Washington arrives at Rahl’s outpost and proceeds to fight the unprepared Hessians.  Within one half hour, Rahl is mortally wounded, the untouched letter still in his pocket.  Three elite Hessian forces surrender, and the battle is the Americans!


Had it not been for the Divine hand of God, this “turning point” of the American Revolution may never have occurred.  The Americans’ morale may never have been restored; New Jersey troops very possibly would have been incredibly discouraged from re-enlistment, and the Americans, this early on, could easily have been defeated in their fight for independence. 

What’s more, we may not live today in a nation called the United States of America.

Let us praise God for His providential hand in history as we learn about our great nation.  May we, like the colonials did so long ago, intercede in prayer for this land.  How we need the mighty hand of Providence to guide and protect us yet today!

Wednesday, January 3, 2018

A Journey of Joy

Jesus.  Others.  You.  That's the essence of joy, right? 

But what does joy look like, lived out, in the nitty gritty of life?

What about when things happen that are completely beyond our control and way outside of our comfort zone?  What about when life shakes us up to the point we can barely recognize anything anymore?

When things got like this for David, he regularly responded with praise, joy, gratitude, and thanksgiving.  You see this pattern noted frequently through the Psalms.  Take, for example, Psalm 35.  David has experienced the deep hurt of being betrayed by people he loved, slandered by those for whom he cared deeply. 

He understood the pain of betrayal, rejection, and strife against him.  He knew what it felt like to be injured deeply by those whom he had loved and cherished.  Tales arose about him that surprised his ears, they were so far from the truth of the situation—he says “False witnesses did rise up; they laid to my charge things that I knew not” (verse 11).  He relates the anguish of his soul and the way in which those who despised him paid him back for his love to them—“They rewarded me evil for good to the spoiling of my soul” (verse 12).  That phrase “the spoiling of my soul” refers to the destroying of one’s life.  In the natural course of things, without the supernatural enablement of God to joy in his situation, David’s sensitive soul would have been worn down and whittled away by those who had slandered his godly reputation.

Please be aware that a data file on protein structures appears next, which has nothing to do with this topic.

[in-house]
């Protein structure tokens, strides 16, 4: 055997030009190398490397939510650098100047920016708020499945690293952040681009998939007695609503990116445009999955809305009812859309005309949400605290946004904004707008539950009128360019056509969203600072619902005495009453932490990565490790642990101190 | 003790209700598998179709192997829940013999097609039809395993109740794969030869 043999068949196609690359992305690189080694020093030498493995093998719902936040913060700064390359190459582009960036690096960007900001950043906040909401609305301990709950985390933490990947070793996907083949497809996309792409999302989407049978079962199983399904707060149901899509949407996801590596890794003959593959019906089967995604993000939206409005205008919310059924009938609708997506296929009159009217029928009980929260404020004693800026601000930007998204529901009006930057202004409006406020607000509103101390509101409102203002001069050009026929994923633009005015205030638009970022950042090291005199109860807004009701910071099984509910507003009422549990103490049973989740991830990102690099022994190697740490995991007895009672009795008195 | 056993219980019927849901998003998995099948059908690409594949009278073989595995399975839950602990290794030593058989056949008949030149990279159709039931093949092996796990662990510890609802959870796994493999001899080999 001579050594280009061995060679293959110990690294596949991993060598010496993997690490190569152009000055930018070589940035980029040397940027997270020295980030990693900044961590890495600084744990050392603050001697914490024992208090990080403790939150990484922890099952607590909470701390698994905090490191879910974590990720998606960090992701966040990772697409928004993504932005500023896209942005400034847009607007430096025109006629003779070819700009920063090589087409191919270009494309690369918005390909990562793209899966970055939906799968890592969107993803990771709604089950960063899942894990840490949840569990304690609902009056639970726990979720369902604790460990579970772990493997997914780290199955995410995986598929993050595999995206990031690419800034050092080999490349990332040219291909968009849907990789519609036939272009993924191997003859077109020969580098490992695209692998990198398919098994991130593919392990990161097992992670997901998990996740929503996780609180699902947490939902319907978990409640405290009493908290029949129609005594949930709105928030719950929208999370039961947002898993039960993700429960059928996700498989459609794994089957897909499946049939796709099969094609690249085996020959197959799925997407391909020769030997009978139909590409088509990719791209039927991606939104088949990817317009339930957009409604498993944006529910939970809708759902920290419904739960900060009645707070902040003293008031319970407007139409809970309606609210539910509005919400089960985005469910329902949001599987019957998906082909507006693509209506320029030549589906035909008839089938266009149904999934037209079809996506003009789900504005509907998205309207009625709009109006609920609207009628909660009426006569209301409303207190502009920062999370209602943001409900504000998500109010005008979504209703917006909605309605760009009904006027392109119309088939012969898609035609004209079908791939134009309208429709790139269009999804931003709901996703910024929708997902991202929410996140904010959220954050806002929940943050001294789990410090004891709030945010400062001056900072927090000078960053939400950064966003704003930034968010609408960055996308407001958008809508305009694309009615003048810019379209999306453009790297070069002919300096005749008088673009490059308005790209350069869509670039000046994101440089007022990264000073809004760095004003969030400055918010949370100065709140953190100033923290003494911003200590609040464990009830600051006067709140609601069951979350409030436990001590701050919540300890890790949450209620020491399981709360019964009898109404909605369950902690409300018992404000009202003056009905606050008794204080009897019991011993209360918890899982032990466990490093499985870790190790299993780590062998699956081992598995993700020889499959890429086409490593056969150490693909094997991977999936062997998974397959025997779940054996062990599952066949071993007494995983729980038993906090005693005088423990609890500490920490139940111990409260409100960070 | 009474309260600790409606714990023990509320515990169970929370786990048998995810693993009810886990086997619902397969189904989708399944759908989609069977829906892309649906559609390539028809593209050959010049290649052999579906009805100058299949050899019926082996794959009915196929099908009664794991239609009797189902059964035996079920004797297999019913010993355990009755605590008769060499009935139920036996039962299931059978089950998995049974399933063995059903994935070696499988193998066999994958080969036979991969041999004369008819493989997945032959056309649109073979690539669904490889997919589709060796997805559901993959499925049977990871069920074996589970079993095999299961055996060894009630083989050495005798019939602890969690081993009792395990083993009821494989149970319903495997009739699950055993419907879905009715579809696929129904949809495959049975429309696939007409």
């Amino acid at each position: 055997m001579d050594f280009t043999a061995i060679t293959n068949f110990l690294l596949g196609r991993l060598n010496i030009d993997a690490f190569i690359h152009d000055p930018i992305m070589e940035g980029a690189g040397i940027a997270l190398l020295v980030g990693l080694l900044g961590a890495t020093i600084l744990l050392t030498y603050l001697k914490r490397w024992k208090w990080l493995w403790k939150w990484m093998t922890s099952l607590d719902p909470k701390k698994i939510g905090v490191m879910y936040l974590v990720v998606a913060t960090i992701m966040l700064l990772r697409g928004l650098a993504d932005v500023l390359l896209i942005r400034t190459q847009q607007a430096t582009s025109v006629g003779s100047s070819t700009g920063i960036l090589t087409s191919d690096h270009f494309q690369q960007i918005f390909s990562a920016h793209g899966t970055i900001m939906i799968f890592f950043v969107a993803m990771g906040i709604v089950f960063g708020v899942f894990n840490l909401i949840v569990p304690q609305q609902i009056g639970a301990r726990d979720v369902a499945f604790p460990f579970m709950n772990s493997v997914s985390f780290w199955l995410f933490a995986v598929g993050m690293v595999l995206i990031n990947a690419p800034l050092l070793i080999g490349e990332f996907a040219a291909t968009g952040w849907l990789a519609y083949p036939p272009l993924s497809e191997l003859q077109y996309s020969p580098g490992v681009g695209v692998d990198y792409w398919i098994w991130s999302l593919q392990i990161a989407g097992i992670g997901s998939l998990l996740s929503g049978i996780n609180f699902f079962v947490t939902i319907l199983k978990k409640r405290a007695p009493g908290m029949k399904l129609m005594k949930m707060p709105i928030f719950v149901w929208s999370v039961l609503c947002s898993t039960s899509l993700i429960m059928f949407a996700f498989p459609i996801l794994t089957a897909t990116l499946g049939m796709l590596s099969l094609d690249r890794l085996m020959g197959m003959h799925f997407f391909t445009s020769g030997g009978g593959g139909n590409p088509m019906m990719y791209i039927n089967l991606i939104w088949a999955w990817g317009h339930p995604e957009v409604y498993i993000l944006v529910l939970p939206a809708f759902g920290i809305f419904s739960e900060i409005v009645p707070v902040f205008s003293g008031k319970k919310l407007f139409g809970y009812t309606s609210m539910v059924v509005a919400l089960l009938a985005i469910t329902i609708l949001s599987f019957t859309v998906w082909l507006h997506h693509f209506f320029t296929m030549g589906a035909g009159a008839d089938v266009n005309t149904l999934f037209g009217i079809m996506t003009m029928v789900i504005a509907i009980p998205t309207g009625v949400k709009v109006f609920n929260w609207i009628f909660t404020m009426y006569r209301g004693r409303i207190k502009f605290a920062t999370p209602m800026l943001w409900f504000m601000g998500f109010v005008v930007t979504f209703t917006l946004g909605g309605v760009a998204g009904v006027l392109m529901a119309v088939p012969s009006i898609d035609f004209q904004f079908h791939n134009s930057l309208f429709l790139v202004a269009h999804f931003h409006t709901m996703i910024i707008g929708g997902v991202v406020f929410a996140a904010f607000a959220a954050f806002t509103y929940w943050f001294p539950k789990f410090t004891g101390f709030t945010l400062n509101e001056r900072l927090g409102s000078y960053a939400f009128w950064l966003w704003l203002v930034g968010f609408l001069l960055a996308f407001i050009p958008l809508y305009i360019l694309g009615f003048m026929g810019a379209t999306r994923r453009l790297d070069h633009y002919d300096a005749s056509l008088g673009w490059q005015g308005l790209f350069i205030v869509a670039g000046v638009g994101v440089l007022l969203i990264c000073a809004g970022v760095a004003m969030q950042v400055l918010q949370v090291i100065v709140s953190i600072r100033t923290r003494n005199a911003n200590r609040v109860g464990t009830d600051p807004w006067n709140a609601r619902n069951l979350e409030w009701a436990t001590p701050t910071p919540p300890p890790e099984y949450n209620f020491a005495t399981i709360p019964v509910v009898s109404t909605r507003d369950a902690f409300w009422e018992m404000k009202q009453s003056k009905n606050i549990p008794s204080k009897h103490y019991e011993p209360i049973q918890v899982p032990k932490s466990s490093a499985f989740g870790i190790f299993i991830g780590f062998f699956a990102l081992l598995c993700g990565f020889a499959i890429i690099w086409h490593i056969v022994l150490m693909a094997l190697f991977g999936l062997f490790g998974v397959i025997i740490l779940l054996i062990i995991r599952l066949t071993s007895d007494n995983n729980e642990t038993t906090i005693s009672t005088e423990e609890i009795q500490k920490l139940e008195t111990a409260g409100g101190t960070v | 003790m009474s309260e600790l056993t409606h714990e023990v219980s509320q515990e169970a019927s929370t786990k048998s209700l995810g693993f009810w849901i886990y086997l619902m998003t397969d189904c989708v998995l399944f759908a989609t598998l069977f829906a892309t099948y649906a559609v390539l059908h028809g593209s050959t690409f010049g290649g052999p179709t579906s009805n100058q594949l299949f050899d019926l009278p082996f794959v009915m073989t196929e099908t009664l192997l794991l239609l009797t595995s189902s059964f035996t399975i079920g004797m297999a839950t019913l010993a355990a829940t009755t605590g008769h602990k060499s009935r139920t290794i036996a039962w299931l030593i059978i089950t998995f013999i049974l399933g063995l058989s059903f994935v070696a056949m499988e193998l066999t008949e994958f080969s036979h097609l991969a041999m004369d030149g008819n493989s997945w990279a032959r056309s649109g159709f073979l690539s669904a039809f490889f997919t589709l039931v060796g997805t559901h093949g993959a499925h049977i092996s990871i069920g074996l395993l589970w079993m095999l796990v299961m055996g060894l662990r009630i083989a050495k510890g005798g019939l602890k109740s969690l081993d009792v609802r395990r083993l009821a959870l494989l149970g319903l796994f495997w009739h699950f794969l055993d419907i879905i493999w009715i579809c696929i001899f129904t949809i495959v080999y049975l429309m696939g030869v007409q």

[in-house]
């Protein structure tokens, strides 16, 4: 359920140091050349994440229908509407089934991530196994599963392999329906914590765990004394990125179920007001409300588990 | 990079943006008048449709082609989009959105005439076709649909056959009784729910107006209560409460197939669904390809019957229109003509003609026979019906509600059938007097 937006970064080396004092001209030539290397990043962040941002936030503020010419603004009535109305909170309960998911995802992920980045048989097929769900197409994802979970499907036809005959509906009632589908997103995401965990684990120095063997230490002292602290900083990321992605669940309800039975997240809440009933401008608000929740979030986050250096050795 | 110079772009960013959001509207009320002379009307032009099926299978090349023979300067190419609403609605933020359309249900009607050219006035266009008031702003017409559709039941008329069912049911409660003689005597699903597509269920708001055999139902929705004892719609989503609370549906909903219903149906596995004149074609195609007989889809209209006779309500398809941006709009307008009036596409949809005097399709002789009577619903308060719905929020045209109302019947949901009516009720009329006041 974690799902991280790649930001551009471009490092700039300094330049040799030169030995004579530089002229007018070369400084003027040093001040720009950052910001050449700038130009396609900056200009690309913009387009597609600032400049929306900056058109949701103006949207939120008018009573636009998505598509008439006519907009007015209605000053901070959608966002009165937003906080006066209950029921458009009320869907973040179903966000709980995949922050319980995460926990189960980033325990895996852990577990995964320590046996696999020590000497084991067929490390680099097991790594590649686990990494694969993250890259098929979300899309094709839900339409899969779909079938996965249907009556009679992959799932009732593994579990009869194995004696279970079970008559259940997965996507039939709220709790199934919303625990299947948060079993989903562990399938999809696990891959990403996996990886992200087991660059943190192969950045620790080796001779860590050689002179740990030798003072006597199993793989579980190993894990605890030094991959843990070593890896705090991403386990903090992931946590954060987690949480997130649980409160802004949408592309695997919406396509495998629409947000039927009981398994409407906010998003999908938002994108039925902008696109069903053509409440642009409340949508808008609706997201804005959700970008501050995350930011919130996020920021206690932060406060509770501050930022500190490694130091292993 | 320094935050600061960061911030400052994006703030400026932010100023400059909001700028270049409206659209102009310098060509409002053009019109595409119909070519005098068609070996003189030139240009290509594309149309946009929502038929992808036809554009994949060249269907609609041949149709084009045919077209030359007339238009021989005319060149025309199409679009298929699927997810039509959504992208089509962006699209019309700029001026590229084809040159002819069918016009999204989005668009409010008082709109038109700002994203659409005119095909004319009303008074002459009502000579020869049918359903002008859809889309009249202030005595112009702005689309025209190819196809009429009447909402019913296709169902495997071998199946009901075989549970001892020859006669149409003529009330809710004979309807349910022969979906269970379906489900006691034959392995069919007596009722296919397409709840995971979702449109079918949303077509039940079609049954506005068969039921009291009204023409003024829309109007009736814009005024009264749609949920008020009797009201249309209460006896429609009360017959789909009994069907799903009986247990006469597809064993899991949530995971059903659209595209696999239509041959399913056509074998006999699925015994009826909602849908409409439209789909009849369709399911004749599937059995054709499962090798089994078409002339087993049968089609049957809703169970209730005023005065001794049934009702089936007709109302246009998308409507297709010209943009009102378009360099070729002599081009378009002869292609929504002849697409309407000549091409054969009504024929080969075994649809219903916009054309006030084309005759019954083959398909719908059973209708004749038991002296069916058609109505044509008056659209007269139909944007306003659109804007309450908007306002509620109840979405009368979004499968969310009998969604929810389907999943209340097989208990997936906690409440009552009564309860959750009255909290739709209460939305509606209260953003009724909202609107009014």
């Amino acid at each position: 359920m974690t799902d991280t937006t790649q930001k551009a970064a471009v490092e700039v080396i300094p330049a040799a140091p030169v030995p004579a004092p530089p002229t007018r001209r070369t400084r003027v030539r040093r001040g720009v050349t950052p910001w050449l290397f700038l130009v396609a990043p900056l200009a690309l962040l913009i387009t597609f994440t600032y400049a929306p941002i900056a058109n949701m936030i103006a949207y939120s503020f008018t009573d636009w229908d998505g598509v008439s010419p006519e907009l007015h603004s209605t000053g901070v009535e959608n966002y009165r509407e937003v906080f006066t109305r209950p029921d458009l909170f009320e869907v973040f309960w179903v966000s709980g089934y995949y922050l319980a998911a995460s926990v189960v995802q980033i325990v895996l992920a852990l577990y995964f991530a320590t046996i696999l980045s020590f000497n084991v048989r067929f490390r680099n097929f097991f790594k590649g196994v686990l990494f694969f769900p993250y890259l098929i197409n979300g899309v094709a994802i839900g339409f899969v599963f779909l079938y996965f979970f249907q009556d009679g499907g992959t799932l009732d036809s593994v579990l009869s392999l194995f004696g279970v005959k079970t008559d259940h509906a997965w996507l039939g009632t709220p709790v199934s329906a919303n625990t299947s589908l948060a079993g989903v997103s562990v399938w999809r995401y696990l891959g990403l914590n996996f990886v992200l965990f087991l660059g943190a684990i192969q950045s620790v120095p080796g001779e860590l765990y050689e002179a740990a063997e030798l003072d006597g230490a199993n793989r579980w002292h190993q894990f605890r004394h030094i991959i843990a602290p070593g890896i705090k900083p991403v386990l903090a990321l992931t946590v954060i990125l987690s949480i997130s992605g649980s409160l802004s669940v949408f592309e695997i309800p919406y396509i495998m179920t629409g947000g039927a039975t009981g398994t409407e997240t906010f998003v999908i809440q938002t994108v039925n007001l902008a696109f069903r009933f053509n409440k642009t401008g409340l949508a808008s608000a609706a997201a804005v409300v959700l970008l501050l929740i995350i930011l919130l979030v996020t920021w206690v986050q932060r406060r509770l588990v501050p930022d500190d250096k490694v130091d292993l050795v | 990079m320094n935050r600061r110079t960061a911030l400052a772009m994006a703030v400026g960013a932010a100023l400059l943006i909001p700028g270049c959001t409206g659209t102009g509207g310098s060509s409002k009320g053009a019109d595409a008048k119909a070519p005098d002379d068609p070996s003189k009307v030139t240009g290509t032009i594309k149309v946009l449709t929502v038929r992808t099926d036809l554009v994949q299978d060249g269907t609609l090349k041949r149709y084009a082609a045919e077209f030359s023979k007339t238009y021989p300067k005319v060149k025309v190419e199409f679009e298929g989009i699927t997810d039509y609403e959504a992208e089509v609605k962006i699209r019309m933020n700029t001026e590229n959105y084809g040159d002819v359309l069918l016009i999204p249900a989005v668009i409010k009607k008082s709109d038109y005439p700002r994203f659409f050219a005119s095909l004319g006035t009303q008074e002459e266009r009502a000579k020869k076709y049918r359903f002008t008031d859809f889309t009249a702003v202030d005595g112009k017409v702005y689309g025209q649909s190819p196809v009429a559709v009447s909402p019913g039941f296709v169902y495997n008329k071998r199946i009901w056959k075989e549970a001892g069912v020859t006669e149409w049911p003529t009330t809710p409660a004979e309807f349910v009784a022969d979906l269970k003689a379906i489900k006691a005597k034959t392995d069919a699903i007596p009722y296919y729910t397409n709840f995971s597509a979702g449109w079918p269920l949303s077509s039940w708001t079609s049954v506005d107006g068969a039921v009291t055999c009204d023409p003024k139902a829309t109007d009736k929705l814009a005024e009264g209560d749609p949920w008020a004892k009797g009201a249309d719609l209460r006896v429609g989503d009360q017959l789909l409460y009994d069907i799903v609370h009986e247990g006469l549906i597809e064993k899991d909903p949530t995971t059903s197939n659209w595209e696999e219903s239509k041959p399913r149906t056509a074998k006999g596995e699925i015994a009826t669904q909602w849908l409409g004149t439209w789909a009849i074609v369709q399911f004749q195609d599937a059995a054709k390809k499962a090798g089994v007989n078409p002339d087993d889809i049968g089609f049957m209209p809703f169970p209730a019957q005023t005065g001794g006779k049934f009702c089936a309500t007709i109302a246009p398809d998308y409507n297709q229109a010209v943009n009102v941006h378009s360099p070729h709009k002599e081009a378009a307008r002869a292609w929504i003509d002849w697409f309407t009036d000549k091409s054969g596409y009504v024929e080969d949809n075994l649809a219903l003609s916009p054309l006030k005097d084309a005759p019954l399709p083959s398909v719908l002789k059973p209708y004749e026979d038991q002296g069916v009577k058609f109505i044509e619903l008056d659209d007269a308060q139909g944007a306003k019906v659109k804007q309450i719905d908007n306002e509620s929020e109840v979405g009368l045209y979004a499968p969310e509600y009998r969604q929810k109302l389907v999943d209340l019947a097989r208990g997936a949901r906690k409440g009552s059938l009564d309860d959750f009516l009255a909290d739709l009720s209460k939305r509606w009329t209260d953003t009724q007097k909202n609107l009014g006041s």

But notice David’s praiseworthy response.  He makes his request to God.  He bares his soul to the only One Who can do anything about his situation, the Righteous Judge of all the earth, who alone sees all, knows all, and understands everything about every circumstance.  He prays to God. 

He will not avenge his enemies.  He will not defend himself, explain the rightness of his cause, the justness of his character.  Instead, he pours out his soul to God and determines beautifully, “And my soul shall be joyful in the LORD: it shall rejoice in His salvation” (verse 9). 

His soul would not be overburdened by the slander of those who had attacked him verbally.  Instead, from his inmost being, he would choose thanksgiving.  In verse 18 he says, “I will give thee thanks in the great congregation: I will praise thee among much people.”    Rather than using his tongue to return the evil against him, he would use it to bless God.  He would choose instead to let his joy of the Lord flow from a grateful heart, allowing himself to be overcome by the greatness of Jehovah’s deliverance in his own life.


What a powerful way to live!  This is grace in action—the ability to joy, regardless of the pain inflicted by unkind or untruthful words.  And this pattern is reflected numerous times throughout the Psalms.  David chooses joy and praise in the face of ugliness.  What a beautiful demonstration of the New Testament command not to be overcome of evil but to “overcome evil with good”!

As 21st century believers living in a generation who find no repulsion at unleashing unkind words against the people of God, let us embrace a biblical response to the unbridled tongues of those whose words may, intentionally or otherwise, seek to destroy God’s church, God’s ministers, and God’s worship.  

Let us praise and joy in God, nurturing a heart of gratitude and a spirit of joy despite overt unkindness over social media and words that criticize the people of God.  Let us live with a heart like him whom God called “a man after [His] own heart.”  

And then, daily, moment by moment, as we live in the spirit of praise, we can experience the journey of joy that our God, whose Spirit produces such joy, can give!